Formal and Informal Responses to Deviant Behavior
Defiance against societal norms and culture may be propelled by social pressure to conform regardless of their benefit or disadvantages. The Social Strain Theory suggests that people can conform to social norms or defy them through rebellion, retreatism, innovation, or ritualism. If an individual is rebellious, they introduce alternative social norms in place of the existent ones because they do not want to observe them and do not agree with them (Cassella, 2020). Alternatively, if a person manifests retreatism deviance, they disagree with societal culture and institute ways to observe them but do not seek other rules to replace the current ones. Furthermore, a deviant person who is innovative will not accept social norms, but they will observe them through an established routine behavior. Lastly, an individual can accept set social norms and not prescribe ways to observe them. Under the above scenario, the person will create their own way to obey social norms that deviate from the traditional ones.
All the provided behaviors are deviant as they violate informal and formal school norms. For instance, chewing tobacco is engaging in drug abuse, which is formally illegal in school. The formal response from students or employees toward their colleague who chews tobacco should be to ask the school’s administration to handle the student (CrashCourse, 2017). Alternatively, the mentioned people should respond informally by asking the student smoking tobacco to quit the habit because of the emotional, psychological, mental, and physical health challenges caused by the habit. Walking across campus barely clothed is also a deviant behavior, but it is not a formal school regulation. The best response to the behavior would be informal, where the students and employees educate their colleague that their action is embarrassing and may cause them to be stigmatized.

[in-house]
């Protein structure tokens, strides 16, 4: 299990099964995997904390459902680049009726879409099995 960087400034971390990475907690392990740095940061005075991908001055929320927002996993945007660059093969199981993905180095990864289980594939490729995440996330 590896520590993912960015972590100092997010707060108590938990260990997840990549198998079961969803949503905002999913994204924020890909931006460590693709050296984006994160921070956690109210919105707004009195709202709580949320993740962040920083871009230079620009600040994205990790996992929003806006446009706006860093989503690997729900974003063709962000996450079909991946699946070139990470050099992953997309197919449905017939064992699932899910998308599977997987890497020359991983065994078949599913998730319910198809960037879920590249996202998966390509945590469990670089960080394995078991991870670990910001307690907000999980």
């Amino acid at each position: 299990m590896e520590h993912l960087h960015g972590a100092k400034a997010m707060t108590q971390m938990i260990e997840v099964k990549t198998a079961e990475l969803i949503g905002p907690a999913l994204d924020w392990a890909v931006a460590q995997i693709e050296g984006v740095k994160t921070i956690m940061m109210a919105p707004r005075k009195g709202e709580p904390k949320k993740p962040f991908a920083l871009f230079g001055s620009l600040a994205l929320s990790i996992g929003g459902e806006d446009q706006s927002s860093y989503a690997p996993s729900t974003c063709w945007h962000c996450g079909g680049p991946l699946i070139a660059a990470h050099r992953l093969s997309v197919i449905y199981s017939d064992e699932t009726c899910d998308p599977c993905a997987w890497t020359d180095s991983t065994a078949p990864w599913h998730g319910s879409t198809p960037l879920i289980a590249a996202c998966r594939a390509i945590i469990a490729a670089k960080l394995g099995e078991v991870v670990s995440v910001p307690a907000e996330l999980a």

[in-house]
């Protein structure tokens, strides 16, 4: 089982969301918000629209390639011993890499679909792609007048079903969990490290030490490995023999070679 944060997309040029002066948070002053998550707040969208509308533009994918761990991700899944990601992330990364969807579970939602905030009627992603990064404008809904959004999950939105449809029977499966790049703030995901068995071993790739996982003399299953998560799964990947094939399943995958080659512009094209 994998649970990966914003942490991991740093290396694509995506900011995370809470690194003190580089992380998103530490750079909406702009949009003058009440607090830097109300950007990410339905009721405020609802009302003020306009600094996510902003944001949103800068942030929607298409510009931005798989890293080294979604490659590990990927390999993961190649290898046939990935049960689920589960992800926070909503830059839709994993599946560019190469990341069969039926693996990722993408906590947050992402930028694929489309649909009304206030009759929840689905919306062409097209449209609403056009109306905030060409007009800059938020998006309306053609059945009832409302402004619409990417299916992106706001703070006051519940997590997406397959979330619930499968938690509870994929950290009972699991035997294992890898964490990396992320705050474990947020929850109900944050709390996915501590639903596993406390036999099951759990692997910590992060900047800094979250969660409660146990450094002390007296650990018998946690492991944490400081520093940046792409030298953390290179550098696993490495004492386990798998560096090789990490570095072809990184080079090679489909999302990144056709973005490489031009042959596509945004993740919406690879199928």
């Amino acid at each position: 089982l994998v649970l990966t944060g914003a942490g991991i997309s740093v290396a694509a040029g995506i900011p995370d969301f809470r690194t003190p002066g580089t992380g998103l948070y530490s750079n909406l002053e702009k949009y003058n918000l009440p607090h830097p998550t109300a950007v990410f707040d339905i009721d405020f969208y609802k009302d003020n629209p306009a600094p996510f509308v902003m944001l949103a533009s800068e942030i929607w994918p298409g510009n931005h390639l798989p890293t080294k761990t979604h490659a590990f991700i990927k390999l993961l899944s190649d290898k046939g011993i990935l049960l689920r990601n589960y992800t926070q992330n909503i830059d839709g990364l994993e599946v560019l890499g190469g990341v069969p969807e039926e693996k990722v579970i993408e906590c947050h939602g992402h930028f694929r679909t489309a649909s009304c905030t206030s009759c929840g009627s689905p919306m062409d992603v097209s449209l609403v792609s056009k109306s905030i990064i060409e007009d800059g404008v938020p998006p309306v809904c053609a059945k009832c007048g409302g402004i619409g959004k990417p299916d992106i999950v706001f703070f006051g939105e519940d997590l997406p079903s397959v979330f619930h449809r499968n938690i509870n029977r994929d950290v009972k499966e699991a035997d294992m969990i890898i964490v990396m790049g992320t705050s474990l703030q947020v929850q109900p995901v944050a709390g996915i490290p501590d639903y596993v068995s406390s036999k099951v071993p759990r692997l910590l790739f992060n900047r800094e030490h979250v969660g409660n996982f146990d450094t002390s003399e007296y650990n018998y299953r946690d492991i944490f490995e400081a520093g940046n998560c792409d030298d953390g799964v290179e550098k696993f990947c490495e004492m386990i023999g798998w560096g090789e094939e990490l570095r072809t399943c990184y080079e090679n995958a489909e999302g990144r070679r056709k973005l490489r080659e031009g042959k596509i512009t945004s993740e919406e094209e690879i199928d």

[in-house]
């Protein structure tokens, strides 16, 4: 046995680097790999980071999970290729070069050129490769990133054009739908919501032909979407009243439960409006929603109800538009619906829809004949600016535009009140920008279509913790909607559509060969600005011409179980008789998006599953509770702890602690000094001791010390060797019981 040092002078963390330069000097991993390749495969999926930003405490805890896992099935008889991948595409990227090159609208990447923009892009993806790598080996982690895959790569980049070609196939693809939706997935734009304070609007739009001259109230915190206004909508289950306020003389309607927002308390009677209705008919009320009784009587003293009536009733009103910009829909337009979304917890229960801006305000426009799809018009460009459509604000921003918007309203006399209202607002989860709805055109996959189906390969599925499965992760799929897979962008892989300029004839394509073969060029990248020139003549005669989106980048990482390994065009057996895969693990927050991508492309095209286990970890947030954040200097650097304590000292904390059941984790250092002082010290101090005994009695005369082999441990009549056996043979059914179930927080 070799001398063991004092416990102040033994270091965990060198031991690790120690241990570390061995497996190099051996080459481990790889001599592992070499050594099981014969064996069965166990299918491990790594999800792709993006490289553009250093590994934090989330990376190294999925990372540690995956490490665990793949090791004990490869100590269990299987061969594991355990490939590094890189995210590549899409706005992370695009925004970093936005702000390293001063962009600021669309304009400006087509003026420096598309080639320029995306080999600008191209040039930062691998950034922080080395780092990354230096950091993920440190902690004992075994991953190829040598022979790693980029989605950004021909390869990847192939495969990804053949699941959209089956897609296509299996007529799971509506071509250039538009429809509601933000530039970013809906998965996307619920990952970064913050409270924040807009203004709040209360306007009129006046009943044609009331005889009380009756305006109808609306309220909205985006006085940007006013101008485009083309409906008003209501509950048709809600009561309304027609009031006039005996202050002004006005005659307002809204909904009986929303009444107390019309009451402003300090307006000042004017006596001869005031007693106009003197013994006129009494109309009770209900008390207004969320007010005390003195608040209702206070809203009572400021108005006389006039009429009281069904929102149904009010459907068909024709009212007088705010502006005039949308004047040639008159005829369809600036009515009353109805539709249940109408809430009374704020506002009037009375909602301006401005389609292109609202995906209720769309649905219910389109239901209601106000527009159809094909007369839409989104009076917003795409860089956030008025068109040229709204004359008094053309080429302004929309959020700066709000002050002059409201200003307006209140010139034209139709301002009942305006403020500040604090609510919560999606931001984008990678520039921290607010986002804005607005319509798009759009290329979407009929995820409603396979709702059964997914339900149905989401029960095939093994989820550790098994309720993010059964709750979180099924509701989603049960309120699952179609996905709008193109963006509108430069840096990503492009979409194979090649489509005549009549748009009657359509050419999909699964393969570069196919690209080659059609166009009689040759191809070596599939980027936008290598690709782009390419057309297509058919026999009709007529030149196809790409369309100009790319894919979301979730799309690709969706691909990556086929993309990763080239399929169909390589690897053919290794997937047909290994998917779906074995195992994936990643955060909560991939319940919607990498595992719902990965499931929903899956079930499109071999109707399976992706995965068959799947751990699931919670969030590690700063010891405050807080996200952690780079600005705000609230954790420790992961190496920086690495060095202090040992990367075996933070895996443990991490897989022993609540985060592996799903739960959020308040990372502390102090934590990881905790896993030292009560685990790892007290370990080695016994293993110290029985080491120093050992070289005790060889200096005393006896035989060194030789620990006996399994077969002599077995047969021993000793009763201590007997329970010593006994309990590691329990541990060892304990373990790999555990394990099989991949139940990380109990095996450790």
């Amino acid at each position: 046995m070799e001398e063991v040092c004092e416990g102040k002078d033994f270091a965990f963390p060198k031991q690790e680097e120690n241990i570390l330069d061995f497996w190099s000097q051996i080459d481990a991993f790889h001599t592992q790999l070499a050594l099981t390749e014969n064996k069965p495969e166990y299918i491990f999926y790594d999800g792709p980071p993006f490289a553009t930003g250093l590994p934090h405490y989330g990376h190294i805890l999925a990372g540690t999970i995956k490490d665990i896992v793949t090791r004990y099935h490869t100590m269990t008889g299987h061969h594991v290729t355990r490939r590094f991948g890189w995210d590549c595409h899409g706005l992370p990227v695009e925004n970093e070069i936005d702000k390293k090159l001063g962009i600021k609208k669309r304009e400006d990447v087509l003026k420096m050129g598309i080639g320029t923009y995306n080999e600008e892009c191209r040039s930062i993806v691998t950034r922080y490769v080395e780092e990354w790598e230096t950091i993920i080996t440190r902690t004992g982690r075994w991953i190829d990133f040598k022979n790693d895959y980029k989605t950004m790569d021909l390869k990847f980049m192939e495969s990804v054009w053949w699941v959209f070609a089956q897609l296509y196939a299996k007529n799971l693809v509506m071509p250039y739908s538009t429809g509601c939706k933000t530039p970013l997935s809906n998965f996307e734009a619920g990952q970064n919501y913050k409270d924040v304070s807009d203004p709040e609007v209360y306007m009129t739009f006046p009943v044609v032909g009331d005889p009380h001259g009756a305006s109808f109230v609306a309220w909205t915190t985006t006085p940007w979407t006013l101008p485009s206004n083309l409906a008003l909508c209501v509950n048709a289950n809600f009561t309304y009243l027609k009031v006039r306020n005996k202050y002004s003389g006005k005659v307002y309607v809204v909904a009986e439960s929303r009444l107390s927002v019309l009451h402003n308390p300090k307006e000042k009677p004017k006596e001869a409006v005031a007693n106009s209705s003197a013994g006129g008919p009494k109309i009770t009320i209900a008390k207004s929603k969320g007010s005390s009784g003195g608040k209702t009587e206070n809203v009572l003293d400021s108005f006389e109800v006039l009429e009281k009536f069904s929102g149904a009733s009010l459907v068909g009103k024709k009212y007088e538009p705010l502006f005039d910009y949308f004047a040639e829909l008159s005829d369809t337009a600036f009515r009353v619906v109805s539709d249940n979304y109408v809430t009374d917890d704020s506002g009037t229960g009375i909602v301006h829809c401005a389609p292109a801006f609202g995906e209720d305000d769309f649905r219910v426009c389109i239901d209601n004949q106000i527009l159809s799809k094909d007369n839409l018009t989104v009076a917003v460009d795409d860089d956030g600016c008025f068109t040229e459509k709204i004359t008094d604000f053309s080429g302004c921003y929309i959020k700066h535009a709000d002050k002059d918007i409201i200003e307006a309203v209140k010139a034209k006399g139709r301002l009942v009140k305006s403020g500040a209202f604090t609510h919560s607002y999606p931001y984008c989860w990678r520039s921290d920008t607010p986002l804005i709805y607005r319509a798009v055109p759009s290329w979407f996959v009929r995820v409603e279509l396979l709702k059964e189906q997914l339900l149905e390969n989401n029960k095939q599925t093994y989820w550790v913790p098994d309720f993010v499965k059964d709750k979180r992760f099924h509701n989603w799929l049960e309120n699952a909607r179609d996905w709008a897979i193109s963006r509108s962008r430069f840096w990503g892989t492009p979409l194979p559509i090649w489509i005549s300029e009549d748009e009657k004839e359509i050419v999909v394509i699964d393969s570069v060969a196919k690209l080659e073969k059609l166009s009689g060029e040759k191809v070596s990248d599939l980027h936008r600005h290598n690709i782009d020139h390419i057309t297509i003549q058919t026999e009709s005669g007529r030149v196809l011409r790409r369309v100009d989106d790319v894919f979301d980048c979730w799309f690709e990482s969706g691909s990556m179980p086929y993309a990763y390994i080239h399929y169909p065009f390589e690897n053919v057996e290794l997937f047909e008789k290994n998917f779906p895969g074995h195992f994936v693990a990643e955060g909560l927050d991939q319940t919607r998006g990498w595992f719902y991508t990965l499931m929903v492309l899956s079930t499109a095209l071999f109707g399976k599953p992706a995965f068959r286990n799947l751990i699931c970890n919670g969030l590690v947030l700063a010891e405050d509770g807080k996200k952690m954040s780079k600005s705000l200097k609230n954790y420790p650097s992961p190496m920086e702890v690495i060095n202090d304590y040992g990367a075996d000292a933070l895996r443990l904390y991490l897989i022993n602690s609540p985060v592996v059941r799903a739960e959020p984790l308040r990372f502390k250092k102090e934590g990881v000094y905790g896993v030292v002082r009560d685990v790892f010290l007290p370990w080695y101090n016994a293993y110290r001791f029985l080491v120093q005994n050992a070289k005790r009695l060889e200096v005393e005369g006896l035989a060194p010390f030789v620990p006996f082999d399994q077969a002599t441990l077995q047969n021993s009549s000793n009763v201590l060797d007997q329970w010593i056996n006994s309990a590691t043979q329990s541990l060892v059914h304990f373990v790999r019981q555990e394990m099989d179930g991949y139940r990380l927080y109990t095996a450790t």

Similarly, there are no school norms that restrict students from using their mobile phones when speaking to their professors. Therefore, answering a phone call when talking to a professor is an informal deviant behavior that warrants a similar response. Students and employees could tell defiant colleagues that they will experience stigma if they do not stop talking on the phone in the presence of authority figures, such as a professor (CrashCourse, 2017). Lastly, texting during a lecture is a formal offense, and if the student is apprehended, colleagues and employees should report them to the school administration for disciplinary action. Alternatively, the student could be told that if they persist in texting in class, it is wrong as an informal response and be educated that they could experience hostility from employees and other students or from the professor.
Cassella, K. (2020). Social Work and Deviant Behavior. Eastern Gateway Community College.
CrashCourse. (2017, July 24). Theory & Deviance: Crash Course Sociology #19 [Video]. YouTube. https://www.youtube.com/watch?v=06IS_X7hWWI
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Do you think the following college student behaviors are deviant? Why or why not?
If you think the behavior is deviant, how should a college respond formally?
How should others (college students, employees) respond informally when they witness such behavior?
Chewing tobacco and using a “spit cup” or spitting the tobacco on the ground.
Walking across campus without a shirt (for males) or in a bikini top, answering your cell phone while meeting with a professor.
Texting during a lecture.
Note: Read only Chapter 2 of the attached textbook
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